Stephen Covey is famous for advising people to “begin with the end in mind.” This piece of advice is also very useful when thinking about your web site and your online marketing. When it comes to building their web site, companies spend a lot of time thinking about what the site should look like, but far too little time thinking about what they want the site to do for them. When designing a web site, you need to think in reverse! If you run a business, you don’t build a web site to win design awards – you do it to gain customers. Do what Covey advises: begin with the end in mind and then work backwards.
So how exactly do you do that? It helps if you will ask yourself the following questions before you ever begin building your web site.
1. What action do I want visitors to take when they arrive at my web site? This is not as obvious as it seems. Your answer might be “to sell stuff,” but it’s probably not that simple. You need to define in advance exactly what you want your visitors to do once they arrive at your site and focus your design and copy on getting them to take that action. You also need to think in terms of giving people a very good reason to come back to your web site. If a person visits your site, doesn’t buy anything, and then never comes back, then you have lost any opportunity to do business with him.
2. How do people search online for my type of business? This is also not as obvious as you might think. If you sell widgets, then people will search for “widgets” right? Not necessarily. The search terms you think your prospective customers use may not be accurate. You need to do some keyword research to find out exactly what keywords you need to target, and then optimize your web site for those keywords. Probably the best tool for finding your keywords is Google’s External Keyword tool, which is completely free to use. If you combine keyword traffic data with competition data, then you can pinpoint the keywords for which you have the best chance at ranking AND that will drive traffic to your web site.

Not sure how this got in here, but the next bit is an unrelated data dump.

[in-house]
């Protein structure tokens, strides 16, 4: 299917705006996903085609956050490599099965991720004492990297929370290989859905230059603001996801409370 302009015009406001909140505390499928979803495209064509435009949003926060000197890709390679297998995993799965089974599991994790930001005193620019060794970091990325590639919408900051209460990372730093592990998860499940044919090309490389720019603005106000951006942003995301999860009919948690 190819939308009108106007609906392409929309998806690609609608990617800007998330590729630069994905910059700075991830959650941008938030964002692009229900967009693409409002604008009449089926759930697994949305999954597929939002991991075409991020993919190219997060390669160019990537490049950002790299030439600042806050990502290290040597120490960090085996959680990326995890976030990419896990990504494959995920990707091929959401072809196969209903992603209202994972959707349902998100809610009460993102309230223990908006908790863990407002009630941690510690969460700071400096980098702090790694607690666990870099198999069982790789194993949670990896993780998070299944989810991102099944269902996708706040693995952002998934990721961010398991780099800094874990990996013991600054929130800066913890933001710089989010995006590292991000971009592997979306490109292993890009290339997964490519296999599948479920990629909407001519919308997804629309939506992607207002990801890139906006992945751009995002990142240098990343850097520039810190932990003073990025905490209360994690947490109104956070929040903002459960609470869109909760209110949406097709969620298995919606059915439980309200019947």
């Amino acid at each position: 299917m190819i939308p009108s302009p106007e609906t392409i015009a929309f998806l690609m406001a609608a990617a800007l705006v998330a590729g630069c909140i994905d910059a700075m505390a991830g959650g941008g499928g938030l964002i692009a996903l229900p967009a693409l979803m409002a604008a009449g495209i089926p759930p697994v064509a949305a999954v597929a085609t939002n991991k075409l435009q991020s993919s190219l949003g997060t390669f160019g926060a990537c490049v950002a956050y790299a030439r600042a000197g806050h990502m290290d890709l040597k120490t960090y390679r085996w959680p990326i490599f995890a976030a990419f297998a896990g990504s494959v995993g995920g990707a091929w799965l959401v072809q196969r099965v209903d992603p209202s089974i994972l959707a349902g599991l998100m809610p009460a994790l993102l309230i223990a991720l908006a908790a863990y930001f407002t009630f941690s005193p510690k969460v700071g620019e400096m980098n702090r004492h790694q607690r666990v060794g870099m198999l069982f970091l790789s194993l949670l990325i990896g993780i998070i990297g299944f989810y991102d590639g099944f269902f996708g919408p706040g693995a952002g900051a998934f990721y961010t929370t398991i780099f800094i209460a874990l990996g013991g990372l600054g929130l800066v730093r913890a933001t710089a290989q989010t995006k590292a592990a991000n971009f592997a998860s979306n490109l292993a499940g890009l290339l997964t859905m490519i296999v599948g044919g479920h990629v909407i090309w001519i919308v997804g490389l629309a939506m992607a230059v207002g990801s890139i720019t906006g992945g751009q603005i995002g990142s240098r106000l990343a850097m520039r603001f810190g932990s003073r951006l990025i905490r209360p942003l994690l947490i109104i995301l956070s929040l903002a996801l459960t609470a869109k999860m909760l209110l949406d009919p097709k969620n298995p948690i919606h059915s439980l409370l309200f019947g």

3. What are my competitors doing? If there are specific competing web sites that already rank highly for your target keywords, then you would do well to investigate why those sites rank so well. Emulate what they do, but then do it better. It may be that the top-ranked sites are not even well optimized, but just have lots and lots of links pointing to them. If that is the case, then optimize your web site better, and then build an even bigger link catalog. You will find that knowing what you’re up against will give you a good idea of what you need to get done.
The core message to take away here is that you need to do your research before building your web site, not afterwards. Do not build your web site until you have specific answers to the above questions. They will guide you.
For example, for a service business, the desired action is typically to get the visitor to fill out a contact form or request for proposal. In that case, the site should be designed from the very start to emphasize that action. A design decision like that can be expensive to implement after the fact, so you will save yourself a lot of money and frustration by designing the site properly to begin with.
With regard to keywords, your web site should be specifically optimized for those keywords. This will have a major impact on the copy of your web site, and can also have a dramatic affect on how a web site is constructed. So again, know in advance what keywords you will be promoting, and build your site properly to rank for those keywords.
Finally, make a study of your competitors to learn what it is that makes them successful. There may be certain industry portals or other web sites that link to your competitors that could also link to you. Or you may find that the top-ranked sites for your target keywords are very highly optimized for those keywords, in which case you would probably want to emulate their optimization variables (things like keyword density and keyword frequency).
Is this more work? Yes, in the beginning. But in the long-run it will save you time by saving you from having to re-do your web site after it has already been developed. Answer these questions and create a blueprint for how to make your web site successful. Then you will be much more likely to end up with a site that actually does what it is supposed to do – deliver sales or leads to your door.
Jerry Work is president of Work Media, LLC, and co-author of The Law Firm Internet Marketing Book, which explains how a law firm can combine search engine optimization, paid search, and content distribution into a cohesive Internet marketing plan that will deliver prospects at a much lower cost than any other form of advertising. To learn more, check out Law-Firm-Internet-Marketing.net.